A new concept has emerged in political science in recent decades: the catch-all party or the party that attracts from all sides – beyond social classes and, above all, beyond the classic split between right and left.
More precisely, this type of party can be defined by its ability to attract individuals holding completely different points of view, voters coming from varying perspectives, men and women from the left as well as the right. The concept formulated by the social scientist Otto Kirchheimer evokes a very non-bureaucratic party with weak organisation but marked by a centralisation of power in the hands of the leader and his immediate entourage. This party, as a result, may morph into a so-called charismatic party (in the words of Angelo Panebianco) built around a single individual. That’s the potential drift in such a party without an adequate organisational infrastructure: only the leader can keep it together.
Political science long gave the party label “catch-all” to the Front National, not least for its ability to attract voters of the left as well as of the right. The left-wing electorate may be attracted by the economic and social side; right-wing voters by aspects of identity and security. If we add the weakness of its party organisation and a leadership heavily identified by Marine Le Pen that gives all the ingredients of a catch-all party.
Overcoming the perennial left-right split
Today we’re clearly witnessing the birth of a “catch-all” movement: that of Emmanuel Macron, and baptised “En Marche” (On our way). What’s more, we’re watching the birth of a catch-all candidate – even the initials of the movement (EM) match those of the person himself; EM leads EM, the tip of the pyramid is branded by catch-all man, “catch-all candidate”, a messianic movement focused on this “designated candidate.”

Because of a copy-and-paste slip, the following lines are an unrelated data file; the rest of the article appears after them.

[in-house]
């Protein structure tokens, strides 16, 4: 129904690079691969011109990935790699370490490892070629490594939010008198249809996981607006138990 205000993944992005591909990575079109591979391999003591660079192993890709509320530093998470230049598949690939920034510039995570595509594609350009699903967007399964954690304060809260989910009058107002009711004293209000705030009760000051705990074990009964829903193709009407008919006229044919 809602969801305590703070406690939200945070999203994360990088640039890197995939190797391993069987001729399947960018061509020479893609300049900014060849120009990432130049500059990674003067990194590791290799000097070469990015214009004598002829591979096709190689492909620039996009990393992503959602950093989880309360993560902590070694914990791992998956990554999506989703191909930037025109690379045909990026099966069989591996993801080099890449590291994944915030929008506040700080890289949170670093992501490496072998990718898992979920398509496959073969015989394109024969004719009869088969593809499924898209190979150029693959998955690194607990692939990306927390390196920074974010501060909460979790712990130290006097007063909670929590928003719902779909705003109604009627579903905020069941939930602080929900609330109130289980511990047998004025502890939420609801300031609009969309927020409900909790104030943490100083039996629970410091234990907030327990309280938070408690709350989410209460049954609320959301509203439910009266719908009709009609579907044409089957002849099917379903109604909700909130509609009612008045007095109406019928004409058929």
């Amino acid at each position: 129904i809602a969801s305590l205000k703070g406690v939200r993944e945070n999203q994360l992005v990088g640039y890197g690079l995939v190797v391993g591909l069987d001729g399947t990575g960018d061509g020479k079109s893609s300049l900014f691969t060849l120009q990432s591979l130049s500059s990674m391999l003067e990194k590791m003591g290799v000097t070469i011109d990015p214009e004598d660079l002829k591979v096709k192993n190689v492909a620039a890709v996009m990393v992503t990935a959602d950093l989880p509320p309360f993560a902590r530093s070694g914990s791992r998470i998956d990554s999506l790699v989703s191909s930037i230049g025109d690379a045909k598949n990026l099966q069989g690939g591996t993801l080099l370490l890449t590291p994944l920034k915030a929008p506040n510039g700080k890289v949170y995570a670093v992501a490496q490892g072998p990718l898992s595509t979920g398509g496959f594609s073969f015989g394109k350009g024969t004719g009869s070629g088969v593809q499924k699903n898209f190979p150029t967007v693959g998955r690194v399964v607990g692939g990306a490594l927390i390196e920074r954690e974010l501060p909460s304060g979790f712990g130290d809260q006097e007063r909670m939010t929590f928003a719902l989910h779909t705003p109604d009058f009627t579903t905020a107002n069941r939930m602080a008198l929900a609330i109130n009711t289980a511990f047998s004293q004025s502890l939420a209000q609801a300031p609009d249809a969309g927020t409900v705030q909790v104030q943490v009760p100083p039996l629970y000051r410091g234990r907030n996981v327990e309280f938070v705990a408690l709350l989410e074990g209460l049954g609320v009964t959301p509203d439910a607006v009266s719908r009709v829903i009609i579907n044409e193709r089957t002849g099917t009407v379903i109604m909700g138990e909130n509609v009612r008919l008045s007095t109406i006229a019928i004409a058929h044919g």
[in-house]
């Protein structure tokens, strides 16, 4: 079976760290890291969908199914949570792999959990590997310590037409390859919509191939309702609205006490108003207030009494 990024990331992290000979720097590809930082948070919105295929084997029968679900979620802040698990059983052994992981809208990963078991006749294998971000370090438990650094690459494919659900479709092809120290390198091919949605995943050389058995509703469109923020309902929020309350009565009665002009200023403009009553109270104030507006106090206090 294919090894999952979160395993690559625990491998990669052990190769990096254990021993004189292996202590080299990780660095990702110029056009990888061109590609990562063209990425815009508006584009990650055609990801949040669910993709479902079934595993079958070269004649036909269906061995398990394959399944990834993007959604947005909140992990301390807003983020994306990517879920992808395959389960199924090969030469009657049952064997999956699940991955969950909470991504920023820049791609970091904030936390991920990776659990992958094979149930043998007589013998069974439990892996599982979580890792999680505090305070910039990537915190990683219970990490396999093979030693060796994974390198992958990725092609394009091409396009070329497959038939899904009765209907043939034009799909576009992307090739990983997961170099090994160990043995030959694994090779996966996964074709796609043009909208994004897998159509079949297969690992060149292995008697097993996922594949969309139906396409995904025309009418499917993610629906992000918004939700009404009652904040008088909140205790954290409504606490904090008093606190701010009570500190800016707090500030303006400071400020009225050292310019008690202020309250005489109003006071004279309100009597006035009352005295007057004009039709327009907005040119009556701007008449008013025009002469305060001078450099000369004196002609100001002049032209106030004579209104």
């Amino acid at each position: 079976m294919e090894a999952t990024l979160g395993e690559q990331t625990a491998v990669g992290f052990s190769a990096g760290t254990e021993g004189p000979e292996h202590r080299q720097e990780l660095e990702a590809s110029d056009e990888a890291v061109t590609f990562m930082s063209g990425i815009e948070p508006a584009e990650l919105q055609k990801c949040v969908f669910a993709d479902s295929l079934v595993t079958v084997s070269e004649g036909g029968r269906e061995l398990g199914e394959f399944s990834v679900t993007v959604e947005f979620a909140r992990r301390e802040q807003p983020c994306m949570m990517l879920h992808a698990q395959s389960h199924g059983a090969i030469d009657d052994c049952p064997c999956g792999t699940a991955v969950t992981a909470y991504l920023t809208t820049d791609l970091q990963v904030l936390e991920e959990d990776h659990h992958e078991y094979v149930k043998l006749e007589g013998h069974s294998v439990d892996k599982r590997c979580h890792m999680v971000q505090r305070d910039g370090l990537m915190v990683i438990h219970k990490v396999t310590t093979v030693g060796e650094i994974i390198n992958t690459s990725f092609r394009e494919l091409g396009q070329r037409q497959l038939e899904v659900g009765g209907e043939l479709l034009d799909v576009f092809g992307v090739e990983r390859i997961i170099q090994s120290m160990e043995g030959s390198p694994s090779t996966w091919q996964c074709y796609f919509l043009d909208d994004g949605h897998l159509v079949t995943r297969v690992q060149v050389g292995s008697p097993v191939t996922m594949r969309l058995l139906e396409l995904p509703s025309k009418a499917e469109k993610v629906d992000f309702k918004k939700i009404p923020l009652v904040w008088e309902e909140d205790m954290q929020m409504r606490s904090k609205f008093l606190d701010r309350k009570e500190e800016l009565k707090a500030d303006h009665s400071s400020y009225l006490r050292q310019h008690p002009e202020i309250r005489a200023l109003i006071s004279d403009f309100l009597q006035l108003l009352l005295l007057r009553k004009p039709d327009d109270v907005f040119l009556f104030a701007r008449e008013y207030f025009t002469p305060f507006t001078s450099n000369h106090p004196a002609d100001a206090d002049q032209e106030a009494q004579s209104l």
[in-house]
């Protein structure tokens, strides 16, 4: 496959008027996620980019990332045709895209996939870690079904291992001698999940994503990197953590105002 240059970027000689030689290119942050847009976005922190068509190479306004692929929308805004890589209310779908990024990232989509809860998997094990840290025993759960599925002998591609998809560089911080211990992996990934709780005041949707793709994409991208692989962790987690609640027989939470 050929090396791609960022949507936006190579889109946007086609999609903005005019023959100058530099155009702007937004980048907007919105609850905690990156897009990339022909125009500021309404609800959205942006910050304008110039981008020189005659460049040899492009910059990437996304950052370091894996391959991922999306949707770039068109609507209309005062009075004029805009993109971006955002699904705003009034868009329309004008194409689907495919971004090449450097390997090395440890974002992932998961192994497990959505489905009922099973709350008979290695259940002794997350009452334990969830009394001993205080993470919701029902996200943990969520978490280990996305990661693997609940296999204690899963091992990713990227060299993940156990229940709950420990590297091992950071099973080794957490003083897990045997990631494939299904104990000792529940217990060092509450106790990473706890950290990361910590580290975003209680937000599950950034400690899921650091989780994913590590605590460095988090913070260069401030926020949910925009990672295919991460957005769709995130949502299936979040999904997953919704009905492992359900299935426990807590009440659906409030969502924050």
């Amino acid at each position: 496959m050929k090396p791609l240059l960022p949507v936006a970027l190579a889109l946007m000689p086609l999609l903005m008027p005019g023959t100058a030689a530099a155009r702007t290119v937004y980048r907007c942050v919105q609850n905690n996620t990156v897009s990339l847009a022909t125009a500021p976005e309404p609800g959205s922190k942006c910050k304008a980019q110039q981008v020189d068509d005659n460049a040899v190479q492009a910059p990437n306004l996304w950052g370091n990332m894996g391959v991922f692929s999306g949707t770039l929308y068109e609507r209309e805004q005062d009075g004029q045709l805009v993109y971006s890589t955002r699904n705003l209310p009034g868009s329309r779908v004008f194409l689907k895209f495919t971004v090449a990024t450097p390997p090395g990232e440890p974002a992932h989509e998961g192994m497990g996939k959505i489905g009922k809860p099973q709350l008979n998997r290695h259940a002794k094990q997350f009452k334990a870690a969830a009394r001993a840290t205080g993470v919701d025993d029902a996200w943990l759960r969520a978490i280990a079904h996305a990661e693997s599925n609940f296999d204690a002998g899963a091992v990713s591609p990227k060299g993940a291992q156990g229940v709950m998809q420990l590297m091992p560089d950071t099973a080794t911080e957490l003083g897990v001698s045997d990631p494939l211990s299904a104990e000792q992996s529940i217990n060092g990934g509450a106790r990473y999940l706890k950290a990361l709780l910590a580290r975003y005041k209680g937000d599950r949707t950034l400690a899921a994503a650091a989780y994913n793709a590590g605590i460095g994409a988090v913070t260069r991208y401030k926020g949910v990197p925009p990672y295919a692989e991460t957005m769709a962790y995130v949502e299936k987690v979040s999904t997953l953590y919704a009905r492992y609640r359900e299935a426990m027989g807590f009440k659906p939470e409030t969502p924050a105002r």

The electorate of this catch-all movement/candidate is gradually being defined but already – according to the demographics uncovered in the polls – it seems to have crossed the Rubicon and goes beyond this left-right split.
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Today, we can certainly affirm that EM is the “catch-all candidate” in terms of the personalities surrounding him: ecologists more to the right such as Corine Lepage, elected socialists such as Gérard Collomb, US-style democrat journalists such as Laurence Haim, stalwarts of the UDF and New Centre such as Jean-Marie Cavada, protégés of the current government such as Jean Pisani-Ferry, liberal envoys such as Alain Minc…There’s a long list but it does underline how the old political cleavages have been left behind. Socialists, right-wing liberals, Greens, centrists – it’s all there with EM and all at work merrily leaving the old splits behind.
Right now, we cannot tell with certainty if EM – movement and candidate – will attract people beyond these elites, voters from all social classes and regions of France.
In future we shall be asking ourselves whether this catch-all movement won’t simply become a messianic movement for the greater glory of Emmanuel Macron with the simple goal of replacing the “state bourgeoisie” now on top with a new circle of insiders, a new Gotha, a spectacular “Who’s who”. That’s the risk with a catch-all party…
While there are clear visions of the world proposed by Benoit Hamon with his unorthodox and ecological view of society, by Manuel Valls with his wholly republican position, by Francois Fillon who wants to liberalise France or by Marine Le Pen with her national identity course, those “on their way” for the moment are simply proposing a leap forward, a Frenchie version of the technological/digital Promised Land of Silicon Valley. A great leap by elites clearly wanting to escape from the shadows of politics where they may pull strings – and passing into the light.
Is the essence of politics just a juxtaposition of names or expert skills/experts or a vision of the world and society in which one can believe and for which one is ready to fight? The political scientist Julien Freund, drawing on Carl Schmitt, would say that you cannot be all things to all men and that politics must be defined by one vision against another.
Originally published (in French) by The Conversation